According to one of the most prominent political figures of London, the post-Brexit prospects of the City are being affected by the immigration system of hte United Kingdom.
The chair of the key Policy and Resources Committee of the Corporation of London, Catherine McGuinness, says that the limitations on access and the controversial policy on “hostile environment” for illegal migrants, which is now apparently abandoned, are putting off the international talent that the Square Mile will require in order to keep its pre-eminence after the withdrawal from the European Union.
McGuinness stated: “There are a number of areas where City is right at the cutting edge, but we are going to have to work really hard to keep that. And one thing we hear from India and China is questions around our immigration system and how easy it will be for people to come in.”
She continued: “People are being deterred from coming here or staying here because of the message we are sending out, so we need to work on that. We are not yet being warm enough to our overseas workers.”
The comments of McGuinness come amidst the Windrush row, in which the “hostile environment” immigration policy of PM May as Home Secretary was criticised after citizens of the commonwealth who are working and living in the United Kingdom were told that they may potentially face deportation because of a lack of official paperwork.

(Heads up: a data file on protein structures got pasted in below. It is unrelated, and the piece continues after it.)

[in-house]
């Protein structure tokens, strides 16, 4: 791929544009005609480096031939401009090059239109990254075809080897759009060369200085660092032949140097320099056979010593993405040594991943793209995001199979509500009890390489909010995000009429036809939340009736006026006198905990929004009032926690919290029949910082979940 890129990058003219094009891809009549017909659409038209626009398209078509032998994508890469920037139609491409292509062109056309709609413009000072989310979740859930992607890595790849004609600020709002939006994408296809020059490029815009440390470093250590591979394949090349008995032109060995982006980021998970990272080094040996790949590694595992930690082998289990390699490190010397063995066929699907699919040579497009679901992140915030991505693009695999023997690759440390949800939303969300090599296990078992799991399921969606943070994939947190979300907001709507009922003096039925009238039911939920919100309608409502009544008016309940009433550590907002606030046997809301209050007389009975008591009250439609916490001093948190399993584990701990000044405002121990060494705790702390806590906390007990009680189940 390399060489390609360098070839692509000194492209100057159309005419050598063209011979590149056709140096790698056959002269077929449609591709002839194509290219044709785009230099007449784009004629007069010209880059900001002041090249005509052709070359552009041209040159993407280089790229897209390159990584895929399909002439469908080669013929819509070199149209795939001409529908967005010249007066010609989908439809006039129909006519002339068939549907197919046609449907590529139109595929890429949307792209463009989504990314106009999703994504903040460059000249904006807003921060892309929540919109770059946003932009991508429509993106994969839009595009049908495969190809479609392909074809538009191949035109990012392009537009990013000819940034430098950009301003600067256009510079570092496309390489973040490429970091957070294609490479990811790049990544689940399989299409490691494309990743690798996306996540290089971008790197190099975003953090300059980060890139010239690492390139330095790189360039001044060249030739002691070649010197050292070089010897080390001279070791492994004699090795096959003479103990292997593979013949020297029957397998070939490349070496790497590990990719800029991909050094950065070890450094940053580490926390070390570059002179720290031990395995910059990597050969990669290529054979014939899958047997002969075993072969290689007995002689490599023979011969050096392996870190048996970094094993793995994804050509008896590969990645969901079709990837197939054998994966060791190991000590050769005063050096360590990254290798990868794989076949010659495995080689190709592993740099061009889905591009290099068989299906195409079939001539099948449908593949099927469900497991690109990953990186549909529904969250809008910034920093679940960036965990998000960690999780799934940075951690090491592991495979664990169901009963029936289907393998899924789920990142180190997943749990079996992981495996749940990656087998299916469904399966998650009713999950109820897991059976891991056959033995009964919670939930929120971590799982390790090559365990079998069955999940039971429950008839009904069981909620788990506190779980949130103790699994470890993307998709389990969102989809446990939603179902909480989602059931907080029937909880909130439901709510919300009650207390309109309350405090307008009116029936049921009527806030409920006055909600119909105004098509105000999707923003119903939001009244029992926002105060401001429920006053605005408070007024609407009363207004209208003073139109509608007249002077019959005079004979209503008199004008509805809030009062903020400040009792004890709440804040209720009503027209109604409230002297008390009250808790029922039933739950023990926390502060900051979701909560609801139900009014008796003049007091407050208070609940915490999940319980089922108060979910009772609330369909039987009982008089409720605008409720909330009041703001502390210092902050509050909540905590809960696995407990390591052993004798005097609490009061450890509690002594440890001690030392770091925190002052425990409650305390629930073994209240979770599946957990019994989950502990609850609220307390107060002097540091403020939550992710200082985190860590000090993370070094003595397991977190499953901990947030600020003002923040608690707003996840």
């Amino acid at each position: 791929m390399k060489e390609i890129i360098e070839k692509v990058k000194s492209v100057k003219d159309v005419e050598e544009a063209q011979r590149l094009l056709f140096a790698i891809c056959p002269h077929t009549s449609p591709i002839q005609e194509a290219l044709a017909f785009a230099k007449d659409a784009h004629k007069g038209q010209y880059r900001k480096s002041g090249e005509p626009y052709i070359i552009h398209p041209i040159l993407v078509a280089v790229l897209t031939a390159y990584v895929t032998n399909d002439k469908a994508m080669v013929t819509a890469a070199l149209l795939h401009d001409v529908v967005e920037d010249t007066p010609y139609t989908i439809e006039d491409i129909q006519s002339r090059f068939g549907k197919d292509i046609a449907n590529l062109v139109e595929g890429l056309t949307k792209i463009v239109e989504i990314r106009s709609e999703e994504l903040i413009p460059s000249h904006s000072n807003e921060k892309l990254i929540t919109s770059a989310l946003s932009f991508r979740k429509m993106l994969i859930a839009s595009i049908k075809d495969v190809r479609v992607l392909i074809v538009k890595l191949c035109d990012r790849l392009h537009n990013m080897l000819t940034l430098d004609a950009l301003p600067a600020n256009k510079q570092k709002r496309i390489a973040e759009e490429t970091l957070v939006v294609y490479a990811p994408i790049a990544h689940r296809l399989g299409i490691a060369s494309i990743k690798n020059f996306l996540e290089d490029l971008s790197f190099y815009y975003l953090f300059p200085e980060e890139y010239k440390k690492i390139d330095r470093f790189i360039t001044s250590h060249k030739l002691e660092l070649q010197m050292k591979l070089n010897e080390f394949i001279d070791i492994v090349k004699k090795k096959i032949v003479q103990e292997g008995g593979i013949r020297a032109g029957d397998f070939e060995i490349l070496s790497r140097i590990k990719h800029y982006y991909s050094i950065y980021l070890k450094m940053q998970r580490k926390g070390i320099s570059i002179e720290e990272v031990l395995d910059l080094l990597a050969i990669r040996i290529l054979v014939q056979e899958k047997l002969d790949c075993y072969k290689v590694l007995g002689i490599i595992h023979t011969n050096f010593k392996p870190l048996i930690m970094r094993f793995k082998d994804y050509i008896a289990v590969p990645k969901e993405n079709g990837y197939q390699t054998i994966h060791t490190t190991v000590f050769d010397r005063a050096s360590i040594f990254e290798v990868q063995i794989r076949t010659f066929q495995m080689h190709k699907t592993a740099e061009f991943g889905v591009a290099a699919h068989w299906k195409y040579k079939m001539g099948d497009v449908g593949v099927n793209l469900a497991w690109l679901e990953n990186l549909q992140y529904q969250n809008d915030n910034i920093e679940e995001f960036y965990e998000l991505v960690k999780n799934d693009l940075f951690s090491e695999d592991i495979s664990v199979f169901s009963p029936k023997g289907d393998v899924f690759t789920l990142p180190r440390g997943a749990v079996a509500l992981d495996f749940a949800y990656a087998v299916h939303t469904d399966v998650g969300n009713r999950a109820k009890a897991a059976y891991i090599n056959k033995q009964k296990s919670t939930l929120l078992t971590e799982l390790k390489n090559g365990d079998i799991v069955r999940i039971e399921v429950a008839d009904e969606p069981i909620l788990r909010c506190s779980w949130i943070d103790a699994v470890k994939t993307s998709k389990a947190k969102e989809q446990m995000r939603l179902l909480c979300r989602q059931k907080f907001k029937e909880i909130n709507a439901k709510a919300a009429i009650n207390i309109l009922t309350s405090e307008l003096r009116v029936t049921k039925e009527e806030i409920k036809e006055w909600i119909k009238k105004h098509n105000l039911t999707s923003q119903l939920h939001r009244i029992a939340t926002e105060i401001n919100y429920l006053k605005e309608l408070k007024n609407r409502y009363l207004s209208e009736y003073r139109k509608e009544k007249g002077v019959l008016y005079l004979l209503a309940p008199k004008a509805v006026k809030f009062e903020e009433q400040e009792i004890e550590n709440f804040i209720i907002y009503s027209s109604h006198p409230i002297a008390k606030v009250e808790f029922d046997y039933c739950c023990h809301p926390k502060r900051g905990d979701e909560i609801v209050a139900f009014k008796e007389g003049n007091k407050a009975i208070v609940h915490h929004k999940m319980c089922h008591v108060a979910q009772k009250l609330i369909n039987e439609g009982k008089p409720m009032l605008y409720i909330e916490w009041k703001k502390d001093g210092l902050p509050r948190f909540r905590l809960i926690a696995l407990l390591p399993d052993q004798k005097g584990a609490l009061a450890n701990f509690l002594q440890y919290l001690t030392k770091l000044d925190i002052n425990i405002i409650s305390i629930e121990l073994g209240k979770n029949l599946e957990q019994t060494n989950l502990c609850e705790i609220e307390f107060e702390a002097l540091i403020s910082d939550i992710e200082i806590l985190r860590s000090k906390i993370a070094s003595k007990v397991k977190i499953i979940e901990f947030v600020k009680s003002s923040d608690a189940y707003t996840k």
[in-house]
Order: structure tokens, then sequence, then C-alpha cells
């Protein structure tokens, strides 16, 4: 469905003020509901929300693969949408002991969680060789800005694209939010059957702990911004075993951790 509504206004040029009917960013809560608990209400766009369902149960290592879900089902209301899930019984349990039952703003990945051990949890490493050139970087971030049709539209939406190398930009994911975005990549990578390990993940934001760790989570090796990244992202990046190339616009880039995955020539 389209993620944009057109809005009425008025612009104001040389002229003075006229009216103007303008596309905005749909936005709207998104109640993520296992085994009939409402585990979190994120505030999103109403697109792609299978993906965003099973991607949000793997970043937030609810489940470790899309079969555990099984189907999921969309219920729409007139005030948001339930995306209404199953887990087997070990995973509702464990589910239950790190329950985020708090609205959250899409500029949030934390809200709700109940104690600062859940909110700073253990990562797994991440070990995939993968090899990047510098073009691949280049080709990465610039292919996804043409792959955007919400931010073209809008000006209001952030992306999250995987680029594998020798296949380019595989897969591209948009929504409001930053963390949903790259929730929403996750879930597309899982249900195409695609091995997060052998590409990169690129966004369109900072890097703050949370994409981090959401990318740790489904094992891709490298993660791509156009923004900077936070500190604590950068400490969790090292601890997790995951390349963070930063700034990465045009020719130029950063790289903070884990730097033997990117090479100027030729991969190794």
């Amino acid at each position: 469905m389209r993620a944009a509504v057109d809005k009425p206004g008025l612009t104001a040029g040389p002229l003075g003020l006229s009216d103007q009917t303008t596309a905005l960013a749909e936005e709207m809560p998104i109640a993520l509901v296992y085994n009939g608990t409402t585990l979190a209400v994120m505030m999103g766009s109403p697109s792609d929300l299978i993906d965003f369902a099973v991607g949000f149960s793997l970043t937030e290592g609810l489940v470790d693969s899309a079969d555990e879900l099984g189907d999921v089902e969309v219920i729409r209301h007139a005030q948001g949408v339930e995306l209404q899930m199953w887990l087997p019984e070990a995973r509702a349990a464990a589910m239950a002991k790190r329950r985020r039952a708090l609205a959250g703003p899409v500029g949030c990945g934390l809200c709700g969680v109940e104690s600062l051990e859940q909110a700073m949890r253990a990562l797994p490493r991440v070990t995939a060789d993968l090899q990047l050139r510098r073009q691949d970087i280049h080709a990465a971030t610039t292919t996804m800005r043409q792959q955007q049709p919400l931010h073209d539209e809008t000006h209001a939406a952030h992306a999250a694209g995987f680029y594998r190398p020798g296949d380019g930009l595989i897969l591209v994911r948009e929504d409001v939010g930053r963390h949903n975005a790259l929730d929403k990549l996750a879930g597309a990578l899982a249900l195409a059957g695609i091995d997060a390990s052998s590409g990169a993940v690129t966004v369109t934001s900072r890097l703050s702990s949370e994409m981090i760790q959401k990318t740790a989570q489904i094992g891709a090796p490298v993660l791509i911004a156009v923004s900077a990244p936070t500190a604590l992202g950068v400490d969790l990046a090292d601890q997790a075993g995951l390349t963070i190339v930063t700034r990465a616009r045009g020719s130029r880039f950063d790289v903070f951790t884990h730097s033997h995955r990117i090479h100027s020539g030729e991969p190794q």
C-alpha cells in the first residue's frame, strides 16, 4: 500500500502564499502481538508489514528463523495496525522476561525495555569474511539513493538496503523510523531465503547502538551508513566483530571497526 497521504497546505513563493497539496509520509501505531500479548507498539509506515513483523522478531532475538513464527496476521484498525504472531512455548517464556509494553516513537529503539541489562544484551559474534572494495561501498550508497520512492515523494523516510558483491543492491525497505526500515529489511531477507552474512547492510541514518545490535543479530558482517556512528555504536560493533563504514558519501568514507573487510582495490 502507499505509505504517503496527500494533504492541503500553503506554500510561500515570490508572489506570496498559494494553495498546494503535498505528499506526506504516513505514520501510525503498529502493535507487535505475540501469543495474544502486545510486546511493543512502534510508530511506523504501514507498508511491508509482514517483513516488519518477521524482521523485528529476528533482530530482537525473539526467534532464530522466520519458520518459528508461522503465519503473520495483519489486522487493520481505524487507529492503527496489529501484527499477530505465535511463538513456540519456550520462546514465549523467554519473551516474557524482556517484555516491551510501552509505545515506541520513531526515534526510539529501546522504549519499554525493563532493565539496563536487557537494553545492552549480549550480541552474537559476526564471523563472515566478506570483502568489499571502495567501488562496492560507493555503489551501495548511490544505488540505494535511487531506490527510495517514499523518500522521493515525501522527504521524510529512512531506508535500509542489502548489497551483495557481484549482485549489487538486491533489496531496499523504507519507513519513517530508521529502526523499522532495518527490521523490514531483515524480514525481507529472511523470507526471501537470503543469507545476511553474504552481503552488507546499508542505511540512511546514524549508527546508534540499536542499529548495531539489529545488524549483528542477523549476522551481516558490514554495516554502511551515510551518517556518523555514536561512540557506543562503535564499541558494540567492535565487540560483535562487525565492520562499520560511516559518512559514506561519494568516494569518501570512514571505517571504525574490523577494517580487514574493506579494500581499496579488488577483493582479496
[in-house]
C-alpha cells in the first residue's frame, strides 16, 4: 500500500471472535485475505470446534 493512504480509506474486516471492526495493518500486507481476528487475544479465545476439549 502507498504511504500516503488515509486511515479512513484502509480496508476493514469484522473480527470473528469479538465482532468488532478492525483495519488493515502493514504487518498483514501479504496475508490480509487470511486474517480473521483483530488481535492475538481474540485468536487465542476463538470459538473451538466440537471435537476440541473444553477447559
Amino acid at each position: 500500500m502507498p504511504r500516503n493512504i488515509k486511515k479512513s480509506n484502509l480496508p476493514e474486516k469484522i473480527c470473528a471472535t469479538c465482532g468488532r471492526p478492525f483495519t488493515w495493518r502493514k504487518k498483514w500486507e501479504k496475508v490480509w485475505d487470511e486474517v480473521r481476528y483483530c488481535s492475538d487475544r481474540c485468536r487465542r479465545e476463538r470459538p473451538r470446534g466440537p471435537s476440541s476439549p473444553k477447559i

McGuinness added: “I think it’s people like tech entrepreneurs, who might have thought of coming and setting up a business and a family here, who may now think twice, because they’re not sure we will show the same commitment to them as they will show to us.”
She said, however, that she was “heartened” by the comments that were made last weekend from Sajid Javid, the Home Secretary. He said that he wants an immigration system that is “fairer, more compassionate.”
McGuinness was once a partner in a City law firm. She also criticised the “political turmoil” that is surrounding the current Brexit negotiations of the government. She says that “we have stalled again after a very positive few months.”
McGuinness added: “It has been very interesting through this progress we have seen remarkable unity from the EU27 and the commission and we have seen disunity from this side.”